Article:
Campaigners flock to Scottish Parliament over EU electronic sheep-tagging plan


SheepBy Oliver Farrimond

PROTESTORS drove a flock of sheep to the Scottish Parliament to complain about new EWE-ropean Union plans to fleece Scottish farmers with a new electronic tagging system.

Farmer Kelvin Pate brought the sheep and their lambs to meet Tavish Scott, leader of the Scottish Liberal Democrats, who was due to debate the measures later in the afternoon.

Critics say the mandatory scheme would place an unnecessary financial burden on hard-up farmers, and that the plan was not suited to the craggy Scottish countryside.

Scott, himself a former farmer, said that the proposals were not practical, and were the result of woolly thinking from Brussels.

He said: “These sheep tagging plans are unnecessary, unworkable and will push farmers and crofters out of sheep production.

“These plans could damage the financial future of Scottish farms, and I think it’s very important that the European Commission changes its mind.

“The EU’s Agriculture and Fisheries Council met on Monday, but the Scottish government wasn’t even there so they didn’t discuss tagging.

“Richard Lochhead needs to explain why Scottish Ministers weren’t in Brussels arguing the case for Scottish farmers.”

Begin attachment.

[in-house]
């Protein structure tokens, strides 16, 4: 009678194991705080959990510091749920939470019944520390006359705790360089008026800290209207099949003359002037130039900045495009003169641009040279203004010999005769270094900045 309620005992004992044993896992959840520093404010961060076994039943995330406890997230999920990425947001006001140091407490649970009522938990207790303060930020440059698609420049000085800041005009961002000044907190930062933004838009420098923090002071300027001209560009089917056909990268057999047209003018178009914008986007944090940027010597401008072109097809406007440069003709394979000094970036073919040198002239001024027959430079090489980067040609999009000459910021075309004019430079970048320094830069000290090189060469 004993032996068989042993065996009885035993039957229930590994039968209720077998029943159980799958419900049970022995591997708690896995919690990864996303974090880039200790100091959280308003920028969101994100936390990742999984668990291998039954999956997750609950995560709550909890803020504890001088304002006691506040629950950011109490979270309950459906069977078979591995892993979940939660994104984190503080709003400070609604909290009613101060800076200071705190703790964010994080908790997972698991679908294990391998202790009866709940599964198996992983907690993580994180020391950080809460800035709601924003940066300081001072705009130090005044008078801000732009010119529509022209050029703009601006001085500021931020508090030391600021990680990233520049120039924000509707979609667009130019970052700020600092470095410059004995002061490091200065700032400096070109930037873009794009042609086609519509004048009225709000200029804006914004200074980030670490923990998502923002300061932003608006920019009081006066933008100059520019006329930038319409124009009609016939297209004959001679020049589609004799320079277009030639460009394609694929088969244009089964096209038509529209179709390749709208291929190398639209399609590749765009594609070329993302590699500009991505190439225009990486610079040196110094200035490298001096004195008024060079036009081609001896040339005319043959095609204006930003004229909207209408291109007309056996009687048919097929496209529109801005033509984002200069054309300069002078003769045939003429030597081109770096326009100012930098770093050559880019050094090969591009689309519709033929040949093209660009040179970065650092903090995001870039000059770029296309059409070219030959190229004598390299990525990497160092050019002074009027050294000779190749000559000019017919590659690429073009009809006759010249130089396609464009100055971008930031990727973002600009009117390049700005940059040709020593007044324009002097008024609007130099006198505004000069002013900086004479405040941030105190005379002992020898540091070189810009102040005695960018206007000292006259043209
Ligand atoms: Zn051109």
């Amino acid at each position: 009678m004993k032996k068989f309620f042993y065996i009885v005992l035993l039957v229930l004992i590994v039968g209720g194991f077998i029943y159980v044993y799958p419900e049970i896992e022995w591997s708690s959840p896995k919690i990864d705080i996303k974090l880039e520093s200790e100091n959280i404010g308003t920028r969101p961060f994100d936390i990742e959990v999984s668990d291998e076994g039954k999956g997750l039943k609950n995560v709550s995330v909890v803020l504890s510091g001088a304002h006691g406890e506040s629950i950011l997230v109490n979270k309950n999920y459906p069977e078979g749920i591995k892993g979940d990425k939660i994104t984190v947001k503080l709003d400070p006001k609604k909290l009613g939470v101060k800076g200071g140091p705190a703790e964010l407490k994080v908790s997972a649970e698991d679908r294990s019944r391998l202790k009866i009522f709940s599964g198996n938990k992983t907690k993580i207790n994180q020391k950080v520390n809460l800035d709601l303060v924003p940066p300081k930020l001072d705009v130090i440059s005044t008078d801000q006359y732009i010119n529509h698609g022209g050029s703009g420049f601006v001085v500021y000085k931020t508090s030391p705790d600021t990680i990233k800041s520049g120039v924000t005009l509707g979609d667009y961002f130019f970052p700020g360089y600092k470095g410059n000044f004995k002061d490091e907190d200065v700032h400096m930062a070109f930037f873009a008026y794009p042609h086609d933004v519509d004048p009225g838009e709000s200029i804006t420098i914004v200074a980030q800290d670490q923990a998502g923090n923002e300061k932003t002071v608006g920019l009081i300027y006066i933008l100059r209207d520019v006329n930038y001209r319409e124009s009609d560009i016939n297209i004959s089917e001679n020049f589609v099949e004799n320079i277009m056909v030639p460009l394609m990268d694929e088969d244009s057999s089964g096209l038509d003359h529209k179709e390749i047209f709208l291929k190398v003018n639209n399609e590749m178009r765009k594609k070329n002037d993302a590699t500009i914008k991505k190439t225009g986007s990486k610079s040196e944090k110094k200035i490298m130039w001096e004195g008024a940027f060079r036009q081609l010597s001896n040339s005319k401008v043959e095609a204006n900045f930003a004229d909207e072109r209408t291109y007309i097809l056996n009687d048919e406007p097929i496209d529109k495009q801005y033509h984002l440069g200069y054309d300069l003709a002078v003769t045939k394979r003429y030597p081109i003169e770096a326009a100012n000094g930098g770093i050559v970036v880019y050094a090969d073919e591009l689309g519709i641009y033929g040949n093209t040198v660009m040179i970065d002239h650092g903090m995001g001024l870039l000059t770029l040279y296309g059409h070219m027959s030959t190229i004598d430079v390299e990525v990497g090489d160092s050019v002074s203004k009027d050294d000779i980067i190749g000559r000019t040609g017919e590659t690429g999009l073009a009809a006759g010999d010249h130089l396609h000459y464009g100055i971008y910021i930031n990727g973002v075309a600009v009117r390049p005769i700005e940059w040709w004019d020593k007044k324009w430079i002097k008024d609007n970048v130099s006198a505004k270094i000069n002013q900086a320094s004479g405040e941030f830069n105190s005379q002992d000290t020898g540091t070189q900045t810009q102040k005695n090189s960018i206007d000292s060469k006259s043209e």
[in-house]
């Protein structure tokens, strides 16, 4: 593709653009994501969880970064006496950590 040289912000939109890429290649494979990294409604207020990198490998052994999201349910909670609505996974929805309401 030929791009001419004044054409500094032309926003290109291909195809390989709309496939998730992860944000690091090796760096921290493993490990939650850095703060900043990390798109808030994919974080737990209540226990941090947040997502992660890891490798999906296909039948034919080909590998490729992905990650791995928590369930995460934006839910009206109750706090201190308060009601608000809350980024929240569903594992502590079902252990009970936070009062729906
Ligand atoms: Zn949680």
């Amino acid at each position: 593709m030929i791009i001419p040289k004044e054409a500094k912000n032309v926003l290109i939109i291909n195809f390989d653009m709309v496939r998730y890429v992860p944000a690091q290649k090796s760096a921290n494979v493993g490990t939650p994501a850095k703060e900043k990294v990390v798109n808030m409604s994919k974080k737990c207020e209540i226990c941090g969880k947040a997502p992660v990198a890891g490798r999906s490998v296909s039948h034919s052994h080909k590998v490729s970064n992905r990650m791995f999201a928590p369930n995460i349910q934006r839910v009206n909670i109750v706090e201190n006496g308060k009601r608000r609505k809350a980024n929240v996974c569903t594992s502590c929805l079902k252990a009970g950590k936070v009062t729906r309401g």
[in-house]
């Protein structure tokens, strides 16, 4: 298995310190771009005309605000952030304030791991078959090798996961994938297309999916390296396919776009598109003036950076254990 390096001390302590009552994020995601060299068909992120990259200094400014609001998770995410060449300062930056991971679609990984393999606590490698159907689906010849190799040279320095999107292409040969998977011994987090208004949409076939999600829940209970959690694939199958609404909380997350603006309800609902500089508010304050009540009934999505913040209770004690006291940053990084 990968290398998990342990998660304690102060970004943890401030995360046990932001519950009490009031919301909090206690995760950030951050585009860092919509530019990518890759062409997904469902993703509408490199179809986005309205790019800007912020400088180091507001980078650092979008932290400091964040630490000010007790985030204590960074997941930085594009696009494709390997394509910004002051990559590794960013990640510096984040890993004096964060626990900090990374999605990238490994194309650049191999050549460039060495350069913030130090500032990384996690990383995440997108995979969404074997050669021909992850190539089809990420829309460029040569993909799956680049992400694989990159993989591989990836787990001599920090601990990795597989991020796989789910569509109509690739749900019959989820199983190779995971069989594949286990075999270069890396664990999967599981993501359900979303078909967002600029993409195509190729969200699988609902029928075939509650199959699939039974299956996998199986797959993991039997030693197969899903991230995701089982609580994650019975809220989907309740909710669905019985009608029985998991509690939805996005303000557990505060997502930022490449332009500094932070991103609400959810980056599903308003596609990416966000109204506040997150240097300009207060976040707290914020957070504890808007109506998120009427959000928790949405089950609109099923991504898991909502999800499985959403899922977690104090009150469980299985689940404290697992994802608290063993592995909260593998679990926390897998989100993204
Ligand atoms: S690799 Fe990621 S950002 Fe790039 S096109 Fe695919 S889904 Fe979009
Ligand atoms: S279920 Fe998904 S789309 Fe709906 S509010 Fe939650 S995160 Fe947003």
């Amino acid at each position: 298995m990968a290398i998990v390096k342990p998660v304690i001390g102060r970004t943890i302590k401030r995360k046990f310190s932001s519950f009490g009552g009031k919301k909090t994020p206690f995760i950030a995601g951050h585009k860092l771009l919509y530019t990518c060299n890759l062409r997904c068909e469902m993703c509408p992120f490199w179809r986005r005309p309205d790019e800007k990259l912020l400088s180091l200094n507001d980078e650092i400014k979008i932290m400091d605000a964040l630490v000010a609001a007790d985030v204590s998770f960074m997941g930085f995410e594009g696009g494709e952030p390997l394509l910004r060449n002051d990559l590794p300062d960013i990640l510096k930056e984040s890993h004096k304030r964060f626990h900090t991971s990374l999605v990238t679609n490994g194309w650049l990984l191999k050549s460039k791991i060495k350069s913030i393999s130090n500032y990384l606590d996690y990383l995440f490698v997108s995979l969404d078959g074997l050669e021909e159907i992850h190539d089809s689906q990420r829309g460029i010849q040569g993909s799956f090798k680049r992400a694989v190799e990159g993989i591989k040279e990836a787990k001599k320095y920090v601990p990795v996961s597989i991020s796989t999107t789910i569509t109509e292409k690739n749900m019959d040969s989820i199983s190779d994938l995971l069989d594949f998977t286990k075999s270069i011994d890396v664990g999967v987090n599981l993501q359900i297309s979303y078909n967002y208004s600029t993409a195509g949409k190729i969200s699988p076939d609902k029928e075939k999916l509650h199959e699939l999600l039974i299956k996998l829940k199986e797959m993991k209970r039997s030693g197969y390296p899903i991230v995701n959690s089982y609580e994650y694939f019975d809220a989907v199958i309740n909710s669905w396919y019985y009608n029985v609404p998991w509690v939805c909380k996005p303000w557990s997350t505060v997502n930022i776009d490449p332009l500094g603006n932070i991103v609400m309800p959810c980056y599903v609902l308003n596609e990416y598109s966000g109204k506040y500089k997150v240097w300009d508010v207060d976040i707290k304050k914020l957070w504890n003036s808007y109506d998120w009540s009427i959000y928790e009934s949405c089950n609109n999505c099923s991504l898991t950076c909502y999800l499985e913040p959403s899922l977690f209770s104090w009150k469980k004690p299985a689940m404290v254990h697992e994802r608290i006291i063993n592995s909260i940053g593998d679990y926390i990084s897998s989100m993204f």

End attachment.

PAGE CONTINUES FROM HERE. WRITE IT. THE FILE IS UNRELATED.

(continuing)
The plan, which will come into force on 1 January 2010, will mean that every sheep must be tagged at a cost of £1.50 per ewe according to EU regulations.

Supporters of the scheme argue that the tagging will prevent outbreaks of deadly disease and infection, such as devastating 2001 foot-and-mouth epidemic that saw more than 10 million cattle and sheep killed.

However the motion has been met with stiff resistance in Holyrood, with the Liberal Democrats leading a revolt backed by MSPs from all parties.

Mr Pate, a sheep and beef farmer from East Lothian, agreed with the plans in principle, but said that the regulation needed to be tidied up.

He said: “What the industry is looking for is somebody to make the system workable without compromising what it’s meant to do in the first place – prevent the spread of disease.

“It’s an extra cost that is unnecessary, as there’s no point putting a tag in a sheep’s ear while it’s grazing for months on a farm.

“We believe that this can work without all the rigmarole put upon us at present.”